Life as an author can start anywhere, at any time. In the garden, after a day in the office or when traveling. For some, all it takes is a sudden burst of inspiration, while for others, the idea creeps up almost unnoticed. Regina Dieterle’s career as an author began by chance.
Sometime in the early 1990s, she came across a notice at the Department of German Studies. It was a job ad for a position on an editing project about Annemarie Schwarzenbach, the Swiss journalist and traveler. Dieterle, who was in the midst of writing her PhD thesis after 14 semesters of German studies, psychology and media studies, decided to apply and met Zurich-born publisher Roger Perret. “He became my mentor in matters of research, documenting and editing.”
Dieterle, then in her late 20s, throws herself into the book project, digging through the newspaper archives of the Zentralbibliothek Zürich, searching for unpublished editorials, travel reports, society and photo articles written by Schwarzenbach. She learns to cautiously approach the author’s descendants and heirs, and gains access to privately held typescripts, documents and photographs.
Even today, Regina Dieterle’s excitement at having played a part in rediscovering Schwarzenbach’s body of work is palpable. The resulting book Auf der Schattenseite. Ausgewählte Reportagen, Feuilletons und Fotografien 1933-1942, published by Lenos Verlag, is her first work as author and publisher.
Back at UZH, Dieterle returns her attention to her PhD thesis under Peter von Matt, the well-known Swiss literature scholar whose “well-structured and beautifully spoken lectures” she greatly appreciates. “Working with him was extremely inspiring,” the 61-year-old remembers. “I had very good discussions with him, some also argumentative in nature. Probably because he took me seriously as an expert in the field I had chosen for myself.” And this field is a wide one: In her thesis, she investigates father-daughter relationships in the works of Fontane, Frisch and Bachmann.
An inner bond
Dieterle quickly develops a deep connection to Theodor Fontane in particular, whom she admires for his journalistic and literary texts, which contain “wit, self-mockery and a great deal of humanity”. She doesn’t know why she feels such a close bond with this particular German poet, novelist and chronicler, “I just get him, in all his facets and dimensions.” Fontane becomes the literary man at her side.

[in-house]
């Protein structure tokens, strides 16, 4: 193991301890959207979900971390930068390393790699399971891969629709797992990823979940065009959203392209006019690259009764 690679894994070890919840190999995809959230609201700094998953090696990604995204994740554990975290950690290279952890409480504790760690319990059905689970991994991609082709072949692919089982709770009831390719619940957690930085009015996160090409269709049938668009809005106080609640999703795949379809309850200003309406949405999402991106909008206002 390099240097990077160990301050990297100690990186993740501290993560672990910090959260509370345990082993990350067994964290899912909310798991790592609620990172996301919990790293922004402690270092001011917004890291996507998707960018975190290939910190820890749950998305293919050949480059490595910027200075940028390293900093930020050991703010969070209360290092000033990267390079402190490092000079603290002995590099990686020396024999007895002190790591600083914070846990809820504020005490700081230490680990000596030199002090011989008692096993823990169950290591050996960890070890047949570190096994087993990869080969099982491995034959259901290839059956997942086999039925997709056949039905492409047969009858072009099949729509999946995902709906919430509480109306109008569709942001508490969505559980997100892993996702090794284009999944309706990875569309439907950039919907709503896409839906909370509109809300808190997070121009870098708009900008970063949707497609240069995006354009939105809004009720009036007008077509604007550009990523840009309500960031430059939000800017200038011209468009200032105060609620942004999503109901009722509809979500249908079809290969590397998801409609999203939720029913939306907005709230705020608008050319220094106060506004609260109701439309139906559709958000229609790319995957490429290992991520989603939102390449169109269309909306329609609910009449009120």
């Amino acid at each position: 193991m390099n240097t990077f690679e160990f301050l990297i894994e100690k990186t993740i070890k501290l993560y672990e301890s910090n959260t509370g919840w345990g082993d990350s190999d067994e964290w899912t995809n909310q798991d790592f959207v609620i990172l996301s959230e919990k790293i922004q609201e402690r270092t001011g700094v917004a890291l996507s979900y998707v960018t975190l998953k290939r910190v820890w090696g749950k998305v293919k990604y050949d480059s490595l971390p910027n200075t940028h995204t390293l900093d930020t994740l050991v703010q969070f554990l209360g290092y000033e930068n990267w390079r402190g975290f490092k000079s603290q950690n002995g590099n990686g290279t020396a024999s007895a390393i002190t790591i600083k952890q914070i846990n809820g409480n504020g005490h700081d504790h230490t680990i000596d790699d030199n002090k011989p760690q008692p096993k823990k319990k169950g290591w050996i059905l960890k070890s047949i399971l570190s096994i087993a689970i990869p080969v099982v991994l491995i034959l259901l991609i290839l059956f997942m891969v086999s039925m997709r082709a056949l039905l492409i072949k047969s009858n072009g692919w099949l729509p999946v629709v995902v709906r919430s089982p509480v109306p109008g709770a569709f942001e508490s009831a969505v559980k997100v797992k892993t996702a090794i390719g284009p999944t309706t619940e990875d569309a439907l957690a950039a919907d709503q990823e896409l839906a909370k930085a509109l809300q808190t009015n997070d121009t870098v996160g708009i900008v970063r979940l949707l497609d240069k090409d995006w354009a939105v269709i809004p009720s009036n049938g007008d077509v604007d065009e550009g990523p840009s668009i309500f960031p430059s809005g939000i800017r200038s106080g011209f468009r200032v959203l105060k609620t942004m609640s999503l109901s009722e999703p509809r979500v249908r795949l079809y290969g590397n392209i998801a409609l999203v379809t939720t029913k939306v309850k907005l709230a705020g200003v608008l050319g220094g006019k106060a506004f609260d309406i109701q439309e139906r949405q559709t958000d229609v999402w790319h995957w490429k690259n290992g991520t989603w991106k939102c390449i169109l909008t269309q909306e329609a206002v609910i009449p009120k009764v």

After completing her PhD, the German studies expert immerses herself in the world of Theodor Fontane. She visits key locations depicted in novels and significant places of activity in his life, and she crosses the landscape that the trained apothecary with the distinctive mustache described time and time again, the March of Brandenburg.
Over 20 years Dieterle pays countless visits to this expansive region and its lakes, castles and monasteries, “to experience Fontane”. In Neuruppin, the small garrison town where Fontane was born and which is often described as the most Prussian of all Prussian towns, she frequently meets Fontane scholars from all over the world. This is where the Theodor Fontane Society is located, a literary association that promotes the author’s life and work. She also regularly visits Potsdam, where she combs through the Theodor Fontane Archives, with the backing of the Swiss National Science Foundation.
In 2001, Dieterle discovers the literary estate of Fontane’s only daughter – and based on these findings writes down the story of her life. Michael Krüger, a renowned publisher at Carl Hanser Verlag in Munich, which publishes Die Tochter. Das Leben der Martha Fontane in 2006, asks Regina Dieterle to write a comprehensive biography of Theodor Fontane to mark the author’s 200th birthday in 2019.
“I’ll make you rich,” Krüger tells her. “Of course I first thought of the millions coming my way,” says Dieterle with a laugh. But as her work on the book progresses, it becomes clear to her what Krüger actually meant with his words: “I got rich on the inside, because writing the biography of this exceptional author was such an enriching experience.” The result of 10 years of research in libraries and archives is a vividly told, over 800-page-long biography of Fontane that provides insights into 19th century Europe and one of the most significant representatives of poetic realism.
Regina Dieterle finds the right tone for imparting knowledge not only in her books, but also in her work as an educator. Alongside her publishing work, she has been working as a teacher at Enge high school since 1993. She teaches the subject Literature and Language, in which her students analyze texts from the 18th century until the present day.
This career path was also more a coincidence than a deliberate decision: “In the cafeteria one day, a teaching and research assistant at the Department of German Studies asked me whether I’d be interested in a position as substitute teacher at Rämibühl high school.” Dieterle enjoyed the work as an educator – and following her PhD thesis went on to obtain her Teaching Diploma. “If you think about it,” Dieterle concludes, “my time at UZH led me to my two vocations, writing and teaching.”
This article appeared in UZH Journal 1/2020
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